When reading Chapter 5 “Craig Seganti on Taking charge in the classroom”, the overall chapter was interesting when it comes to managing a classroom. As a teacher, we want to be able to control the structure of a classroom, but at times is unable to accomplish the task due to our student’s behaviors. At the beginning of the chapter it states a productive classroom may have difficulties but it is the way a teacher present themselves along with the rules of the classroom determines the outcome of the student’s actions. When presenting to the students the rules of the classroom, the teacher needs to present the rules on the first day of school and have the students sign a copy to ensure they are aware of the information. When it comes to the
“After completing a project, students understand content more deeply, remember what they learn and retain it longer than is often the case with traditional instruction. Because of this, students who gain content knowledge with PBL are better able to apply what they know and can do to new situations” (“Why Project Based Learning”, Buick Institute for Education 2017). The Buick Institute for Education is a grand supporter of PBL learning, they strongly believe that PBL is the most effective way of learning by making school more engaging to students, building success skills for college, career, life and connecting what students learned to the real world. “In PBL classrooms, students demonstrate improved attitudes toward learning. They exhibit more engagement, are more self-reliant, and have better attendance than in more traditional settings” (Thomas, 2000; Walker & Leary, 2009).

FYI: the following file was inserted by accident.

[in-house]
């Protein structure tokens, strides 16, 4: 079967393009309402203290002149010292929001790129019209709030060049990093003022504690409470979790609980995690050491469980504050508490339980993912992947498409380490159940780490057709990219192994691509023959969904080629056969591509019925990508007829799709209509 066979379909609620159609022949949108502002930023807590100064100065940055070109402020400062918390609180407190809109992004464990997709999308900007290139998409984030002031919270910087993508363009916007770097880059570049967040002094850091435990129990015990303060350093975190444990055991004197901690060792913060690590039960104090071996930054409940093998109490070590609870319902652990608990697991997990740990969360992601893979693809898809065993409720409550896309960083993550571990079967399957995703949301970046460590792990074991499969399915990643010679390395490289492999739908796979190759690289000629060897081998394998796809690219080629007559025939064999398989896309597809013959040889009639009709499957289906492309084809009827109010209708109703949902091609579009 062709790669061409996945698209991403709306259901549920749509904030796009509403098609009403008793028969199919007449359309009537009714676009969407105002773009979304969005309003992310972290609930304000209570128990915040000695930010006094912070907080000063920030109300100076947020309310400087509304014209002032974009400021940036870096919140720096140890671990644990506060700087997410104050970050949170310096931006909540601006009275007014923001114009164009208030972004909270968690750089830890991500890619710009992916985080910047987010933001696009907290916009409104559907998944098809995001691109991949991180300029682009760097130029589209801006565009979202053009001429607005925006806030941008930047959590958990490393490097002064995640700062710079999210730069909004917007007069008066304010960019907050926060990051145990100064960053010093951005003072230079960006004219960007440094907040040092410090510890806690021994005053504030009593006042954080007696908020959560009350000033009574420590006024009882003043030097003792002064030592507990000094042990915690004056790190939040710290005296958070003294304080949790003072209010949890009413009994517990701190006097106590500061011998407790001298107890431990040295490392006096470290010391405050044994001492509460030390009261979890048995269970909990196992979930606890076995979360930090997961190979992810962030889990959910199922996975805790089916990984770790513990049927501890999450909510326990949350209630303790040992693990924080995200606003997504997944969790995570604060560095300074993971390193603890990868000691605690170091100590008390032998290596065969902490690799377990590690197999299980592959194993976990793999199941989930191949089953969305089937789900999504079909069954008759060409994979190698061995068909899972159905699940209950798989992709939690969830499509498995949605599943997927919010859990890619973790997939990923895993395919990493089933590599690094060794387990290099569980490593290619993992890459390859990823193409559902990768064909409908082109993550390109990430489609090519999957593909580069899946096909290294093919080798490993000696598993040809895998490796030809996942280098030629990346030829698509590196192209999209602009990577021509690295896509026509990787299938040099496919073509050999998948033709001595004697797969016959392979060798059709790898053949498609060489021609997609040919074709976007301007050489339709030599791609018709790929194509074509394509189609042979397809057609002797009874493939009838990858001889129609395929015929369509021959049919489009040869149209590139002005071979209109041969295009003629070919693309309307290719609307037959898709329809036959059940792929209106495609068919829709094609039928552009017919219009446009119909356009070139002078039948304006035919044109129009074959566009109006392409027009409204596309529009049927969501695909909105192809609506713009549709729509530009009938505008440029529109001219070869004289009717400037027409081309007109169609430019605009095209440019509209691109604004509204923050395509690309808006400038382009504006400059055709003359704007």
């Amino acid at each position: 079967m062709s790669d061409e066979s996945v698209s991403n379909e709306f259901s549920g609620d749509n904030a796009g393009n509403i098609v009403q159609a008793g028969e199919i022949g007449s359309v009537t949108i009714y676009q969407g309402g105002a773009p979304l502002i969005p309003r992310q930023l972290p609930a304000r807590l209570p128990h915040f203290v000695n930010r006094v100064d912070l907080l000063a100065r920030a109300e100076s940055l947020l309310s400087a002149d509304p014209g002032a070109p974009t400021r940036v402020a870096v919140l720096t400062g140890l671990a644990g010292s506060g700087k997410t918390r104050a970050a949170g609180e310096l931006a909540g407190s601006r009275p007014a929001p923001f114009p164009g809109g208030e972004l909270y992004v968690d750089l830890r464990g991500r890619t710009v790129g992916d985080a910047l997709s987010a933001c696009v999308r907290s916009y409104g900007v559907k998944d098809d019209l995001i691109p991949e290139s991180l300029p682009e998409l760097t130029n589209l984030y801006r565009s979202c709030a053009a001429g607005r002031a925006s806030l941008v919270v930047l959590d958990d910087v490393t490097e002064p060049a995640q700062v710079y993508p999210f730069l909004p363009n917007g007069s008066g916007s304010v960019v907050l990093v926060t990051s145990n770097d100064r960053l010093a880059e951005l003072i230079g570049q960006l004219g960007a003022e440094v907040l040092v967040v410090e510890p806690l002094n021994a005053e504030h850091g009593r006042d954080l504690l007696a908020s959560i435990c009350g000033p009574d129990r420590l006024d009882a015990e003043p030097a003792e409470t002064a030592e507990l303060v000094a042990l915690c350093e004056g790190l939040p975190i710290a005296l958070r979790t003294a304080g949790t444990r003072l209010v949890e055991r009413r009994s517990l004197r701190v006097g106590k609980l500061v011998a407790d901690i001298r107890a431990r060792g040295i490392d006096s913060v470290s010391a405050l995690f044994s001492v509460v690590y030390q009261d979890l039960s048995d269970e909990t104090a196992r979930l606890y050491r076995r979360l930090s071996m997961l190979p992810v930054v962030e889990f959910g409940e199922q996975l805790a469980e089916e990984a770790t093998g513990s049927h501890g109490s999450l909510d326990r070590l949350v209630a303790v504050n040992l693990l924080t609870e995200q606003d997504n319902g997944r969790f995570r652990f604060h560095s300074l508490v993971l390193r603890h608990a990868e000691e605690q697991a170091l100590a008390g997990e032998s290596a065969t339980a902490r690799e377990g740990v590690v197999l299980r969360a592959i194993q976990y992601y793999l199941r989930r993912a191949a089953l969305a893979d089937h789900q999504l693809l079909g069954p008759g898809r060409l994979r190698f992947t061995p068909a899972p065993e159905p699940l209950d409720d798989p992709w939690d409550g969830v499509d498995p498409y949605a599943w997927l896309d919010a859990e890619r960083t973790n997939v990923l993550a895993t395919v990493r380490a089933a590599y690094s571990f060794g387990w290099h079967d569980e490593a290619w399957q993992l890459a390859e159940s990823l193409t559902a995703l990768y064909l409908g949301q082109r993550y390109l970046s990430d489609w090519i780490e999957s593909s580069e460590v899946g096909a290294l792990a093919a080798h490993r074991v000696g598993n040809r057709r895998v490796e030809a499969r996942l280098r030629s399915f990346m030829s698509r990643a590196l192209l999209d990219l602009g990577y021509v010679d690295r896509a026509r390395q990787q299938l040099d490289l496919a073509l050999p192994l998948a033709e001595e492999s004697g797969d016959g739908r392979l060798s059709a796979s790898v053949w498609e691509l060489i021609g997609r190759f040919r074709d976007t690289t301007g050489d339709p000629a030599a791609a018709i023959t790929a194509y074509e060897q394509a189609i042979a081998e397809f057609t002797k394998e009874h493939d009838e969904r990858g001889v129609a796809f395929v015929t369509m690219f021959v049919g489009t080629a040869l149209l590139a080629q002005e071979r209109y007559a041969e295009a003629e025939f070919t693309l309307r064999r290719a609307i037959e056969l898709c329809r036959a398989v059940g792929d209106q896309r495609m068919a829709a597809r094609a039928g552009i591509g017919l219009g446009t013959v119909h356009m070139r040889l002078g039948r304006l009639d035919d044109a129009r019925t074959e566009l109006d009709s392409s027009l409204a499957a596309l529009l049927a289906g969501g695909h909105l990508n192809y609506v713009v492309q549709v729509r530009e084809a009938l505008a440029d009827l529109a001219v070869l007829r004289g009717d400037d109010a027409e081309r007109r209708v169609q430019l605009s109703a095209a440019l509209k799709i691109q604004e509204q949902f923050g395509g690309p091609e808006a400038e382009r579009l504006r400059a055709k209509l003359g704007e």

Group projects are researched and each worker many times will have a specific duty for the project and they all pull resources together for the end product. There has been a big emphasis in colleges on group work, projects, and students being able to work as a team for their future success in the workforce. Therefore, starting students at an early age in Project-Based Learning will teach them to work together for a common goal or product that they produce together as a team. They will learn social skills of working together, getting along, cooperating, taking direction, and dividing responsibilities amongst each other as a